Wilson County Wants Access Closed To Rope Swing - NewsChannel5.com | Nashville News, Weather & Sports

Wilson County Wants Access Closed To Rope Swing

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by Chris Conte

LEBANON, Tenn. - The Wilson County Sheriff's Office has been looking at ways to close off a popular cliff jumping site following the drowning of a 15-year-old boy.

Chief Deputy Larry Bowman said people looking for ways to cool off should find other options.

"It's not safe. Go to a pool or something. The current is constantly changing," he said.

The cliff under the Hunters Point Pike Bridge in rural Wilson County has been a popular spot among teens to jump, hang out and party, as can be seen by the broken glass bottles and empty cases of beer that litter the ground in the area.

A rope swing has been attached under the bridge that neighbors said people constantly put back up, even after authorities cut it down.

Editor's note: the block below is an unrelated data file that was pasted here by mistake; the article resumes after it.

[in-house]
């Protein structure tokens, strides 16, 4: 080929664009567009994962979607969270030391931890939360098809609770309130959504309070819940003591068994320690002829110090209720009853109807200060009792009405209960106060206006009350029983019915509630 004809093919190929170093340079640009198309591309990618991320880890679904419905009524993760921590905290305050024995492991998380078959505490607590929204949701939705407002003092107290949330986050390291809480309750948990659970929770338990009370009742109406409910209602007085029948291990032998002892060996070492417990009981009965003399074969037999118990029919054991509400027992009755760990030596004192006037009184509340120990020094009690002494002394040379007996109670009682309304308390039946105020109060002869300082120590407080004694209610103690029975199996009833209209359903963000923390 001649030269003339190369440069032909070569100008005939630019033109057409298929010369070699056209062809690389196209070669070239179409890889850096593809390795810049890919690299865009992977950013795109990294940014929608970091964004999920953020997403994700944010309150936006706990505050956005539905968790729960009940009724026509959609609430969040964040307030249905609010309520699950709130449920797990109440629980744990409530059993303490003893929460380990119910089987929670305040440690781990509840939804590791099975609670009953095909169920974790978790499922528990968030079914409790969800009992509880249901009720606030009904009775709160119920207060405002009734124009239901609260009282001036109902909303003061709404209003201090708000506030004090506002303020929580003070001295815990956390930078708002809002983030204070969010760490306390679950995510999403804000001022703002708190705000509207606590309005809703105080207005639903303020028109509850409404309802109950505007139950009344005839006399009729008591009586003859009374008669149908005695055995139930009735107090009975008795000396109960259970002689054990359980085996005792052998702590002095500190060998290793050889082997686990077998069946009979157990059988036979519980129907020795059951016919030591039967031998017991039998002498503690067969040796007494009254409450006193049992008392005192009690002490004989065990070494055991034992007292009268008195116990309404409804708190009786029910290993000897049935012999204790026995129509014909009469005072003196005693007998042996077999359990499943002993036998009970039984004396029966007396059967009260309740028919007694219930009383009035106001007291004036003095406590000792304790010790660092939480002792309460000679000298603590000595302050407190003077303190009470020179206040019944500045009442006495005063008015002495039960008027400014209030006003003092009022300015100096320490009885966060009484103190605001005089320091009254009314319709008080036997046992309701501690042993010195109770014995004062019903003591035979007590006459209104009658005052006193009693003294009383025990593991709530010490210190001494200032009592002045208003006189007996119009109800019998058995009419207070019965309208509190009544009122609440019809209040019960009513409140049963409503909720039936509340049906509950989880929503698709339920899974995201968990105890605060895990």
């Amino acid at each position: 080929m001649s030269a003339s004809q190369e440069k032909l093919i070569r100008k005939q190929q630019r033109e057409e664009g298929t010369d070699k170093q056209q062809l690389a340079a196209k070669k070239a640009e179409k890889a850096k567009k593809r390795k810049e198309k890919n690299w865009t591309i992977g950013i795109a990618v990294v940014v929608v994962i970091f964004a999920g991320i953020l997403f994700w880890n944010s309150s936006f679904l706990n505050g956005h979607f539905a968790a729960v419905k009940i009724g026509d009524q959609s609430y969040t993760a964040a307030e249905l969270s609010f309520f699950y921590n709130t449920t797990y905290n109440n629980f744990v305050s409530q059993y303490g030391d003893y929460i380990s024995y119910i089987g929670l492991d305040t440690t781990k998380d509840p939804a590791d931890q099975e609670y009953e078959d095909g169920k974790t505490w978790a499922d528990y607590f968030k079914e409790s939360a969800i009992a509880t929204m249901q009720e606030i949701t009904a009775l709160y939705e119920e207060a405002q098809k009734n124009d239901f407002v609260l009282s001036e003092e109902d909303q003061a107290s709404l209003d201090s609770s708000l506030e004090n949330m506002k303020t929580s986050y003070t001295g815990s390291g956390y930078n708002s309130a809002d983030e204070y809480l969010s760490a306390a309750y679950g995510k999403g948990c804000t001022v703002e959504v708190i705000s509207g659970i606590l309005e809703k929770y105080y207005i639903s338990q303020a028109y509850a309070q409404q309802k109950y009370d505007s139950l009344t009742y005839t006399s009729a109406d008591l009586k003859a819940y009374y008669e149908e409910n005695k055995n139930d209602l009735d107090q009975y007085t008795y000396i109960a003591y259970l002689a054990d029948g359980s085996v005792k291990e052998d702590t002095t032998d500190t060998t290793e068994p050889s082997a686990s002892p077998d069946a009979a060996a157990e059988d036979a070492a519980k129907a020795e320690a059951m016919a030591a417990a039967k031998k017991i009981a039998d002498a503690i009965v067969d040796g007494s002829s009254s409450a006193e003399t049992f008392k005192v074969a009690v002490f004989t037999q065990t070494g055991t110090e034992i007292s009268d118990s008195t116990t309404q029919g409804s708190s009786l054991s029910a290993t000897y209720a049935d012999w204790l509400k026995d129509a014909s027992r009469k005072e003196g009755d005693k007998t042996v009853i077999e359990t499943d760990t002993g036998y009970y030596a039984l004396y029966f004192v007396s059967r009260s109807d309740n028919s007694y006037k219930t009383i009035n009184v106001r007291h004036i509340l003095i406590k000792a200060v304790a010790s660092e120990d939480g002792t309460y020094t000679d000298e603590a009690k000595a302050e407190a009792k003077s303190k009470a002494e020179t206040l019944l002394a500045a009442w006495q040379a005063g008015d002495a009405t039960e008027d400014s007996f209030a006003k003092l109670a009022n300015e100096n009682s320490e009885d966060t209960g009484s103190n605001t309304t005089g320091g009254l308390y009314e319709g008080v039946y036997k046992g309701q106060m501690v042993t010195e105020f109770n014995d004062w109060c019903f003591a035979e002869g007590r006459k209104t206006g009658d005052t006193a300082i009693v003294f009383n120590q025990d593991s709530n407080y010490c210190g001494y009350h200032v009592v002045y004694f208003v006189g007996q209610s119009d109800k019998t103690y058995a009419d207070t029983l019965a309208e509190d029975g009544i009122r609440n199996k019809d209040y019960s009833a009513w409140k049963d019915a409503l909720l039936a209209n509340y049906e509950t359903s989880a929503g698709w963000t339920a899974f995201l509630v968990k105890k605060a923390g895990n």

Lebanon High School student James Davis Jr., age 15, was killed after jumping into the river.

His friends told police Davis struggled in the water on Sunday, July 20, and did not come back up. Authorities said the other two teens swam out to help save him, but one was swept down the stream, where he was later rescued. The other made it to shore safely.

Davis' body was later discovered in the Cumberland River. 

Resident Terry Heatherly said he sees teens at the spot almost every day. The packs of teens who have been lured in by ropeswing and water don't pay attention to the warning and no trespassing signs.

"They don't know that there's an undertow," said Heatherly. "They're either very brave or very stupid."

"This is a 30-foot drop. They come here at all times of the night and we can't be out here constantly but we have made patrolling it a high priority," Bowman said.

The Sheriff's Office has been working with the Army Corps of Engineers to install a fence with barbed wire across the top and additional "no trespassing" signs around the base of the bridge to hopefully deter people from jumping off the cliff or hanging out in the area.

"I've seen the grief in those parents' eyes, and if there's anything we can do to stop this from happening again we're going to do it. We may make some young people angry but they can get angry as long as we save their lives," said Bowman. 

Email: cconte@newschannel5.com
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